Last Sunday I went on a hike up a mountain with some friends. Mt. Ayaas was roughly an hour away from Quezon City in the Sunday traffic. An hour’s drive showed the highway diverging onto a two-laned path lined with trees, which slightly zigzagged its way to the end. It was paved and smooth at first but later carried pockets of broken asphalt and eroded ground. The sight of trees by the side of the road later faded into heaps of garbage – almost two or three stories high – full of old tins of cooking oil and plastic bags and decomposing food. Dogs went here and there while some children played alongside the road, rolling a deflated tire with a bamboo stick. They had smiles on their face.
When we arrived at Brgy. Mascap – a place of which I know is just somewhere in Rizal – we signed a waiver that basically waived any responsibility the guides had for our safety. Given that it had rained quite hard earlier in the morning, we thought it best not to think about it too much. From then on, we climbed – first along paved inclines and then into the muddy earth with stones and trees and vines and sharp things brushing against our arms and legs and faces. The forest air enveloped us with the smell of wet earth and plant life. It was the breath of the jungle right after its shower. Bugs crawled and flew across us while others clung to our skin. Many times we walked along a narrow path. It had room for only one man, and at times only one foot so we had to walk with one foot over the other as if on a tightrope. In those times we had the mountain wall on one side while the other only had the view of a perilous slope to the bottom.
We were not the first ones who climbed the mountain and we will not be the last. The footprints of those who went before were already etched on the earth. The grooves of their feet dug deep – deep enough for a good foothold. I looked out for these prints like hints from ghosts on how to negotiate the mountain. A thought came to me of how the media tends to glorify the new and the different. “Stop living in the past,” they tell us. But in this mountain climb – the past is really all the difference between the summit and the abyss.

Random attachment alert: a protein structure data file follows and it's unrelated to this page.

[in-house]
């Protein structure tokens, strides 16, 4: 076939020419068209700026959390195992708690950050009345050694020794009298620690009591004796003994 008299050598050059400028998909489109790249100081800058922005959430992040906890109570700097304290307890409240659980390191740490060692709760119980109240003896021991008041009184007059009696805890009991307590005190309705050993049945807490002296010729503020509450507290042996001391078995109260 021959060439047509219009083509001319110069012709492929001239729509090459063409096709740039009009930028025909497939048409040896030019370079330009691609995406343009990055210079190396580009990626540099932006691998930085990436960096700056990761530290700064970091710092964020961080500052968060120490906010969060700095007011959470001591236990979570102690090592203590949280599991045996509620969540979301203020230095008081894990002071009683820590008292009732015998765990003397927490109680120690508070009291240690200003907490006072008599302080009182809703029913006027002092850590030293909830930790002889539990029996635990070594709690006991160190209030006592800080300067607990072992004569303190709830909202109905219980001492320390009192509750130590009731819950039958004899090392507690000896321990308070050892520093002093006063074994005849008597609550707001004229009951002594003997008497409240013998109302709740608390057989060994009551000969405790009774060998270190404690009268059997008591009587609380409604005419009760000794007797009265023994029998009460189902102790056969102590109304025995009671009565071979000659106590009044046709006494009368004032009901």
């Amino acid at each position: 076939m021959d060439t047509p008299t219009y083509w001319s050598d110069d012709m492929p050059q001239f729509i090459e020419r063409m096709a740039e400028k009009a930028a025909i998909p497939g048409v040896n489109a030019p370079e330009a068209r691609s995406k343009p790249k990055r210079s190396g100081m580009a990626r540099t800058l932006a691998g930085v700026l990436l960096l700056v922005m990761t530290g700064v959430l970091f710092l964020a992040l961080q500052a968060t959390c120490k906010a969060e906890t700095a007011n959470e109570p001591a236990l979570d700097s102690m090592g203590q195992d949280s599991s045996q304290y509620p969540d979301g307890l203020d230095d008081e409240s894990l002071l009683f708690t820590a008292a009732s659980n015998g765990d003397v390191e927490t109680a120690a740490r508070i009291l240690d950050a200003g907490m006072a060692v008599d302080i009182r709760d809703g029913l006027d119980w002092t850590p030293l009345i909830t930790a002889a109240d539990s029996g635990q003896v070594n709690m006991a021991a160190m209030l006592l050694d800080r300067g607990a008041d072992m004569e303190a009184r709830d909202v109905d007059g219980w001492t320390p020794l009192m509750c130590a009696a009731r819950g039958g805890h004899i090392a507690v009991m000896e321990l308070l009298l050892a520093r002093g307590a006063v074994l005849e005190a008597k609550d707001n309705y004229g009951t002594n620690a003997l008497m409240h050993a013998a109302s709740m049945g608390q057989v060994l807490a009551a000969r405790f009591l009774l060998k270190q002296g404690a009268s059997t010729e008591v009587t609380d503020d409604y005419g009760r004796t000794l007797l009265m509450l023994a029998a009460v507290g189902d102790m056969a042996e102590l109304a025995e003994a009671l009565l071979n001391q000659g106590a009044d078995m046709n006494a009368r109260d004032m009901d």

We eventually made it to the top at around noon. I made a dreadful mistake of packing only one asado siopao for lunch but it still felt like it was the best meal in the world after that climb. After some pictures and a rosary, we climbed down and made our way back to the barangay hall. On the way back, we stopped by a small water fall where some of us took a dip into the shallow but cool lagoon. After our brief respite we decided to take a tricycle back to the barangay hall since we were all spent by that time.
With aching legs but full of cheer we drove back to Manila. We passed through the mountains of garbage, the lines of trees, and to Commonwealth Avenue just as the sun was setting. And as darkness crawled over the skies, we said our goodbyes and parted ways.